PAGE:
Inside Designer Shane Rennie’s Marda Loop Home

The designer moves often and uses his own home to try out new design features. This time he used black as an architectural feature.

The home’s open floor plan is punctuated by a glass-walled staircase.
photograph by jared sych

The home’s open floor plan is punctuated by a glass-walled staircase.

When designer Shane Rennie and his wife, Nilo, began planning to build their Marda Loop home, they knew they wanted to keep things simple.

“There’s a lot of black in this house,” says Shane. “We’re very fond of black right now as an architectural feature.”

As the co-founder and principal of Rectangle Design Inc., Shane feels passionately that architecture should always speak louder than colour. “I have a little statement that I give to clients when they want to do a feature wall or they want a ‘splash’ of colour,” he says. “I say that the architecture is going to be good enough that we don’t need to use paint.”

The Rennie family moves frequently – they estimate at least once every 18 to 24 months. This gives Shane and Nilo the opportunity to see how new trends can work for day-to-day living, and try out customized features like the striking glass railing system on the staircase and the black backsplash in the kitchen – all features that can be incorporated into future Rectangle homes.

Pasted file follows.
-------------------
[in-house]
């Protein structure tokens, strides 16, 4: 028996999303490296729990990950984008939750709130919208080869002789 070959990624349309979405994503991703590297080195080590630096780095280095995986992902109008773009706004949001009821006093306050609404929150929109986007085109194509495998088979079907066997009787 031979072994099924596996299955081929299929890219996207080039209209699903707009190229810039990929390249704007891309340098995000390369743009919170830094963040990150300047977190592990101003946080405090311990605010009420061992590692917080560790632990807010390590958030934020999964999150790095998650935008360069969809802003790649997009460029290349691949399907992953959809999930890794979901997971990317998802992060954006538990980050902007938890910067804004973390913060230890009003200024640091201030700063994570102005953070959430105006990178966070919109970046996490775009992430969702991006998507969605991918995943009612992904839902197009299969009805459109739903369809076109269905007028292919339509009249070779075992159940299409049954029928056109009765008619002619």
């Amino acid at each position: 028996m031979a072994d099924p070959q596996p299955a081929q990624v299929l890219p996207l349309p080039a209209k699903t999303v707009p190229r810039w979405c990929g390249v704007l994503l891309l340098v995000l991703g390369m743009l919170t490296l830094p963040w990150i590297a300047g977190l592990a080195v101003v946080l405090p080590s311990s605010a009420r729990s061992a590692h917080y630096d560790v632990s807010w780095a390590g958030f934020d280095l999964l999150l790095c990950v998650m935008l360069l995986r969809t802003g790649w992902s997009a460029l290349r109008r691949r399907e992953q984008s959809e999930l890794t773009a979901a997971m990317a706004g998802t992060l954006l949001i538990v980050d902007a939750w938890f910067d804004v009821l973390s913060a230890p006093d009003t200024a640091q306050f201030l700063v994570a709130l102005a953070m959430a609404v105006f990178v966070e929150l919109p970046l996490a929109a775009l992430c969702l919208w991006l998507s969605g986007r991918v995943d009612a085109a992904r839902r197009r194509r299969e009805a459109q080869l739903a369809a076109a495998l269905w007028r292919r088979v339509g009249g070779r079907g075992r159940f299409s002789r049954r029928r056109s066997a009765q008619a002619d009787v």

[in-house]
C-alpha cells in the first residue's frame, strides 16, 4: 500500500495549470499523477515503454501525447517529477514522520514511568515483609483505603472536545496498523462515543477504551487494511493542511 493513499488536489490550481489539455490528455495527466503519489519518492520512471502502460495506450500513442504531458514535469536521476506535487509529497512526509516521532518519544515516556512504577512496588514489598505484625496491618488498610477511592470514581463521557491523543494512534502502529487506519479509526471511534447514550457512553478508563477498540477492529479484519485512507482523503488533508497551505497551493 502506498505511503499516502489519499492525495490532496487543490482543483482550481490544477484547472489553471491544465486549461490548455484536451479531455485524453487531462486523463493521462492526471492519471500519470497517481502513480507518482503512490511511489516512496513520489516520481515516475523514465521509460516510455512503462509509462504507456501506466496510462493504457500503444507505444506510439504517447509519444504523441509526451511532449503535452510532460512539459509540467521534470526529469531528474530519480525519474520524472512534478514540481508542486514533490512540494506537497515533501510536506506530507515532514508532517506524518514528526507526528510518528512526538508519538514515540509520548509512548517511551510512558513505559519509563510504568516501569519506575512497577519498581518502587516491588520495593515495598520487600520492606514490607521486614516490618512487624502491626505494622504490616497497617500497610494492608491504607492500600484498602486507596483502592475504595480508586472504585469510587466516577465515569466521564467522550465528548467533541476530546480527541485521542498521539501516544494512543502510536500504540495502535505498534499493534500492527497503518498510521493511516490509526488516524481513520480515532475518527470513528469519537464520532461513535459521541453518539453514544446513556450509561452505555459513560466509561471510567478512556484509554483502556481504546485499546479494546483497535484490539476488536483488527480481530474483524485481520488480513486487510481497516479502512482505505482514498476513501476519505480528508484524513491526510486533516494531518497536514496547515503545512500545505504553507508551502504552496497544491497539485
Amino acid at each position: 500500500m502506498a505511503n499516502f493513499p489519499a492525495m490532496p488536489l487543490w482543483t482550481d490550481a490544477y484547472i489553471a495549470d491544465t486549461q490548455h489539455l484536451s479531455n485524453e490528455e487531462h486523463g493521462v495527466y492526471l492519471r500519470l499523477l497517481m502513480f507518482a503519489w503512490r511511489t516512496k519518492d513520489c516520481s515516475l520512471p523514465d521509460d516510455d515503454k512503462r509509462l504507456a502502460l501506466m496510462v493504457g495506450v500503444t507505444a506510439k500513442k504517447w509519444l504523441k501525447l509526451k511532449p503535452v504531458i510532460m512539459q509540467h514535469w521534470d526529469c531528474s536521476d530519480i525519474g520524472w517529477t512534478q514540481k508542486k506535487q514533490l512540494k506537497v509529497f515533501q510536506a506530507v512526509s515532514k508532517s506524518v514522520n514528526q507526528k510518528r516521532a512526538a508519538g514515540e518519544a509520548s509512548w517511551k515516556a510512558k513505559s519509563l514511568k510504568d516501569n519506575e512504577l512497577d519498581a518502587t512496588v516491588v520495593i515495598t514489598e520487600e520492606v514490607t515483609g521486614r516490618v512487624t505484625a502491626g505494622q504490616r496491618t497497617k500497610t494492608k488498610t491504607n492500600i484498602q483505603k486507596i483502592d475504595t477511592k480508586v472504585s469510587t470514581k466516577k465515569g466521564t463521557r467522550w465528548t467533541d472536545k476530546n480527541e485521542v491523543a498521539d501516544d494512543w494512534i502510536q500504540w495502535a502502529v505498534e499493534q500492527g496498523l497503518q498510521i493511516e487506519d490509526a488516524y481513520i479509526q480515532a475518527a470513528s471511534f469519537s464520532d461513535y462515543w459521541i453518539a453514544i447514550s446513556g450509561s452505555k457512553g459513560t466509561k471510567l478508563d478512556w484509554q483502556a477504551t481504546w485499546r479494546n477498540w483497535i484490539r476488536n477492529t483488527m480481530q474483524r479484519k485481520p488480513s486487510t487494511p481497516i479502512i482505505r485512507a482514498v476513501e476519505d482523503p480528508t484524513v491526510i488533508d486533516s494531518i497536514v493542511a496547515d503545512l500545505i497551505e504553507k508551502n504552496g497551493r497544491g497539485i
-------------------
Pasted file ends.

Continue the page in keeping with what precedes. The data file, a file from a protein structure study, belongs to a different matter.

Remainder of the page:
“In this house, we wanted to have a warmer feeling,” Nilo explains. “And that’s what everybody says when they come to see it. It’s like, ‘Oh! This is so different! It feels a lot warmer.’ I think it’s because of the black.”

The Rennies have been in their current home since October 2013, but they already have an idea of what features they would like to bring forward into their next move. “For the next house, I want absolutely no colours, even in the kids’ bedrooms,” says Nilo. “It’s all going to be white or grey or black. If you stick to your greys and whites and blacks – just kind of muted colours – I think you can live with it a
bit longer.”

A family on the move

Homeowner and designer Shane Rennie loves to use his own homes to try out new design features and showcase his company’s innovative work.

“This house is pretty indicative of the work we’ve done these days,” Shane says, noting the expansive double-height ceilings and unique open staircase. But he is always excited to move on to his next big project.